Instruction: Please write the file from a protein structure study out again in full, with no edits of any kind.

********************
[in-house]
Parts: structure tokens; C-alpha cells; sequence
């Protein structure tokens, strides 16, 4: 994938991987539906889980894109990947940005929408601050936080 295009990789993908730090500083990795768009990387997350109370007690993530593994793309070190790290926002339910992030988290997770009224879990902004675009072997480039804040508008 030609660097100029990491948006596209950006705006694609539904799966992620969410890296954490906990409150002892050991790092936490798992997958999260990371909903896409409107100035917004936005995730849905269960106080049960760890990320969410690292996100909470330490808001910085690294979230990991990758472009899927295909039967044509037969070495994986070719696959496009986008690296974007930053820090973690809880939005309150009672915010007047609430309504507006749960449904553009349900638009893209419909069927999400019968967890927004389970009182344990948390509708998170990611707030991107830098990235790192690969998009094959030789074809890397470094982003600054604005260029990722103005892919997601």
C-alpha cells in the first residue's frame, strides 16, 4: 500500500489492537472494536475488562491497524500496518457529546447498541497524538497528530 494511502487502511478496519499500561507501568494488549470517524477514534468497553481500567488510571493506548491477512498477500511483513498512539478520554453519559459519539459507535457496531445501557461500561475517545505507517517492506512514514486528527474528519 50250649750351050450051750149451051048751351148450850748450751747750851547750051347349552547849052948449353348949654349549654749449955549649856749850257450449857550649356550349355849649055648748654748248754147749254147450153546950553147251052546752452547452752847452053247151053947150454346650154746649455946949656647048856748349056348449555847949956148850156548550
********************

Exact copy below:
[in-house]
Parts: structure tokens; C-alpha cells; sequence
């Protein structure tokens, strides 16, 4: 994938991987539906889980894109990947940005929408601050936080 295009990789993908730090500083990795768009990387997350109370007690993530593994793309070190790290926002339910992030988290997770009224879990902004675009072997480039804040508008 030609660097100029990491948006596209950006705006694609539904799966992620969410890296954490906990409150002892050991790092936490798992997958999260990371909903896409409107100035917004936005995730849905269960106080049960760890990320969410690292996100909470330490808001910085690294979230990991990758472009899927295909039967044509037969070495994986070719696959496009986008690296974007930053820090973690809880939005309150009672915010007047609430309504507006749960449904553009349900638009893209419909069927999400019968967890927004389970009182344990948390509708998170990611707030991107830098990235790192690969998009094959030789074809890397470094982003600054604005260029990722103005892919997601």
C-alpha cells in the first residue's frame, strides 16, 4: 500500500489492537472494536475488562491497524500496518457529546447498541497524538497528530 494511502487502511478496519499500561507501568494488549470517524477514534468497553481500567488510571493506548491477512498477500511483513498512539478520554453519559459519539459507535457496531445501557461500561475517545505507517517492506512514514486528527474528519 50250649750351050450051750149451051048751351148450850748450751747750851547750051347349552547849052948449353348949654349549654749449955549649856749850257450449857550649356550349355849649055648748654748248754147749254147450153546950553147251052546752452547452752847452053247151053947150454346650154746649455946949656647048856748349056348449555847949956148850156548550